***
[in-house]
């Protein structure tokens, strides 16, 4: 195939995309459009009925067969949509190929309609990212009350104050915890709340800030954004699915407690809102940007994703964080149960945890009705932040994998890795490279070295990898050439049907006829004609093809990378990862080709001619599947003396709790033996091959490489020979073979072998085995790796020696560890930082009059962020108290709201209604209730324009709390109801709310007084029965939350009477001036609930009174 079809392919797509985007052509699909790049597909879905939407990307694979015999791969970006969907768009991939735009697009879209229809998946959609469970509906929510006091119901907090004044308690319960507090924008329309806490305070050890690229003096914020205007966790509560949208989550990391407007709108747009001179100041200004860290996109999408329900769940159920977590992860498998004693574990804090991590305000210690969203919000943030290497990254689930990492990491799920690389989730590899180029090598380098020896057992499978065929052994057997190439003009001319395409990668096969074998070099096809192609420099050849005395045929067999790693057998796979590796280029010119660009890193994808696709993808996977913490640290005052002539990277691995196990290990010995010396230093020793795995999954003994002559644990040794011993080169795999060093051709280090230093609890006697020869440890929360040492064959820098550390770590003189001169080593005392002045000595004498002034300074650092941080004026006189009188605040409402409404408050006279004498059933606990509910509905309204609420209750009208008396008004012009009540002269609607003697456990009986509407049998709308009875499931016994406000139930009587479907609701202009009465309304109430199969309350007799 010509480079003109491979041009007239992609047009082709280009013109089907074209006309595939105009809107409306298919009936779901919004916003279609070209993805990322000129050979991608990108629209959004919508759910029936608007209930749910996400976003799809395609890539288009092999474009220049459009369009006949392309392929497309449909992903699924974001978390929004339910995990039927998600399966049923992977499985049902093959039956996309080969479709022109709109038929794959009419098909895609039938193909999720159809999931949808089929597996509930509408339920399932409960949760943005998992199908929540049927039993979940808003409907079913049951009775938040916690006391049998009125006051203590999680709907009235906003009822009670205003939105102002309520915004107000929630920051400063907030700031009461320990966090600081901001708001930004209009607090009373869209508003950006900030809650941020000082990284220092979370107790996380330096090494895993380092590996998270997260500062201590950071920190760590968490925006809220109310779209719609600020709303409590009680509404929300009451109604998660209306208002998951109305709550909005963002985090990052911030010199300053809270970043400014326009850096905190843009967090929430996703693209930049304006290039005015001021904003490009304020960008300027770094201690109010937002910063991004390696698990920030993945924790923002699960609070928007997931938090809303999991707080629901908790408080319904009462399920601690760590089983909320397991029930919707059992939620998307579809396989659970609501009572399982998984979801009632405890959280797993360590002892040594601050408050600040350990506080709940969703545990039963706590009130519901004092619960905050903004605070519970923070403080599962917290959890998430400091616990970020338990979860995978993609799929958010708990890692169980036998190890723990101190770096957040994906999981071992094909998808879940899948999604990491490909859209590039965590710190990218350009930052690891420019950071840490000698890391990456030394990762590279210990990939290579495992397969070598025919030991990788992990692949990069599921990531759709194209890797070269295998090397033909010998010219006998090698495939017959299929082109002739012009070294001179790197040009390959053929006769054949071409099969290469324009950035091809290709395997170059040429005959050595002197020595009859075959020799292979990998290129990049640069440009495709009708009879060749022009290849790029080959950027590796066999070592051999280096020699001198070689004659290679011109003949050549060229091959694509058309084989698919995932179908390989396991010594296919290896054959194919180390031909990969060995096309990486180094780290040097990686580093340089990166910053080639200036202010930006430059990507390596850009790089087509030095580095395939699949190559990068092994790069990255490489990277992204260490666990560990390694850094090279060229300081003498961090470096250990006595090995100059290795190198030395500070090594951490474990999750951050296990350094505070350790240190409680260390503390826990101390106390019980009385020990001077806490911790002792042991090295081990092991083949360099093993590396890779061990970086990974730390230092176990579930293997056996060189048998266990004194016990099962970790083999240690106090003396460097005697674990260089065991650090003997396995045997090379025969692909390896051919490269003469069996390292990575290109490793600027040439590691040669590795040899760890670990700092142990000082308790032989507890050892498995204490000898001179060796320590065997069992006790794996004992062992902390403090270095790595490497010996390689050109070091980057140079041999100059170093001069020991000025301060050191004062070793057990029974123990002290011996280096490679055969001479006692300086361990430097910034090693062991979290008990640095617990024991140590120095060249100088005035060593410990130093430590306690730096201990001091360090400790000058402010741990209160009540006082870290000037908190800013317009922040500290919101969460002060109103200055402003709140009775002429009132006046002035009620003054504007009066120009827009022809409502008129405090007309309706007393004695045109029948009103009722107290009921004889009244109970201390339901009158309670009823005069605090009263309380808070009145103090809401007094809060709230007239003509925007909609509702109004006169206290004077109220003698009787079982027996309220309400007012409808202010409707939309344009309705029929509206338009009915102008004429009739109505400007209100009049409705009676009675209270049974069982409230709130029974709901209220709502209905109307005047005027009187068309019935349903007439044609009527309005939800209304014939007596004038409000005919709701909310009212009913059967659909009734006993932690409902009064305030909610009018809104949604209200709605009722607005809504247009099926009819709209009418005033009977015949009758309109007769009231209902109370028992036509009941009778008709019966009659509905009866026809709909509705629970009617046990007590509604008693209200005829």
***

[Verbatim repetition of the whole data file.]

[in-house]
């Protein structure tokens, strides 16, 4: 195939995309459009009925067969949509190929309609990212009350104050915890709340800030954004699915407690809102940007994703964080149960945890009705932040994998890795490279070295990898050439049907006829004609093809990378990862080709001619599947003396709790033996091959490489020979073979072998085995790796020696560890930082009059962020108290709201209604209730324009709390109801709310007084029965939350009477001036609930009174 079809392919797509985007052509699909790049597909879905939407990307694979015999791969970006969907768009991939735009697009879209229809998946959609469970509906929510006091119901907090004044308690319960507090924008329309806490305070050890690229003096914020205007966790509560949208989550990391407007709108747009001179100041200004860290996109999408329900769940159920977590992860498998004693574990804090991590305000210690969203919000943030290497990254689930990492990491799920690389989730590899180029090598380098020896057992499978065929052994057997190439003009001319395409990668096969074998070099096809192609420099050849005395045929067999790693057998796979590796280029010119660009890193994808696709993808996977913490640290005052002539990277691995196990290990010995010396230093020793795995999954003994002559644990040794011993080169795999060093051709280090230093609890006697020869440890929360040492064959820098550390770590003189001169080593005392002045000595004498002034300074650092941080004026006189009188605040409402409404408050006279004498059933606990509910509905309204609420209750009208008396008004012009009540002269609607003697456990009986509407049998709308009875499931016994406000139930009587479907609701202009009465309304109430199969309350007799 010509480079003109491979041009007239992609047009082709280009013109089907074209006309595939105009809107409306298919009936779901919004916003279609070209993805990322000129050979991608990108629209959004919508759910029936608007209930749910996400976003799809395609890539288009092999474009220049459009369009006949392309392929497309449909992903699924974001978390929004339910995990039927998600399966049923992977499985049902093959039956996309080969479709022109709109038929794959009419098909895609039938193909999720159809999931949808089929597996509930509408339920399932409960949760943005998992199908929540049927039993979940808003409907079913049951009775938040916690006391049998009125006051203590999680709907009235906003009822009670205003939105102002309520915004107000929630920051400063907030700031009461320990966090600081901001708001930004209009607090009373869209508003950006900030809650941020000082990284220092979370107790996380330096090494895993380092590996998270997260500062201590950071920190760590968490925006809220109310779209719609600020709303409590009680509404929300009451109604998660209306208002998951109305709550909005963002985090990052911030010199300053809270970043400014326009850096905190843009967090929430996703693209930049304006290039005015001021904003490009304020960008300027770094201690109010937002910063991004390696698990920030993945924790923002699960609070928007997931938090809303999991707080629901908790408080319904009462399920601690760590089983909320397991029930919707059992939620998307579809396989659970609501009572399982998984979801009632405890959280797993360590002892040594601050408050600040350990506080709940969703545990039963706590009130519901004092619960905050903004605070519970923070403080599962917290959890998430400091616990970020338990979860995978993609799929958010708990890692169980036998190890723990101190770096957040994906999981071992094909998808879940899948999604990491490909859209590039965590710190990218350009930052690891420019950071840490000698890391990456030394990762590279210990990939290579495992397969070598025919030991990788992990692949990069599921990531759709194209890797070269295998090397033909010998010219006998090698495939017959299929082109002739012009070294001179790197040009390959053929006769054949071409099969290469324009950035091809290709395997170059040429005959050595002197020595009859075959020799292979990998290129990049640069440009495709009708009879060749022009290849790029080959950027590796066999070592051999280096020699001198070689004659290679011109003949050549060229091959694509058309084989698919995932179908390989396991010594296919290896054959194919180390031909990969060995096309990486180094780290040097990686580093340089990166910053080639200036202010930006430059990507390596850009790089087509030095580095395939699949190559990068092994790069990255490489990277992204260490666990560990390694850094090279060229300081003498961090470096250990006595090995100059290795190198030395500070090594951490474990999750951050296990350094505070350790240190409680260390503390826990101390106390019980009385020990001077806490911790002792042991090295081990092991083949360099093993590396890779061990970086990974730390230092176990579930293997056996060189048998266990004194016990099962970790083999240690106090003396460097005697674990260089065991650090003997396995045997090379025969692909390896051919490269003469069996390292990575290109490793600027040439590691040669590795040899760890670990700092142990000082308790032989507890050892498995204490000898001179060796320590065997069992006790794996004992062992902390403090270095790595490497010996390689050109070091980057140079041999100059170093001069020991000025301060050191004062070793057990029974123990002290011996280096490679055969001479006692300086361990430097910034090693062991979290008990640095617990024991140590120095060249100088005035060593410990130093430590306690730096201990001091360090400790000058402010741990209160009540006082870290000037908190800013317009922040500290919101969460002060109103200055402003709140009775002429009132006046002035009620003054504007009066120009827009022809409502008129405090007309309706007393004695045109029948009103009722107290009921004889009244109970201390339901009158309670009823005069605090009263309380808070009145103090809401007094809060709230007239003509925007909609509702109004006169206290004077109220003698009787079982027996309220309400007012409808202010409707939309344009309705029929509206338009009915102008004429009739109505400007209100009049409705009676009675209270049974069982409230709130029974709901209220709502209905109307005047005027009187068309019935349903007439044609009527309005939800209304014939007596004038409000005919709701909310009212009913059967659909009734006993932690409902009064305030909610009018809104949604209200709605009722607005809504247009099926009819709209009418005033009977015949009758309109007769009231209902109370028992036509009941009778008709019966009659509905009866026809709909509705629970009617046990007590509604008693209200005829």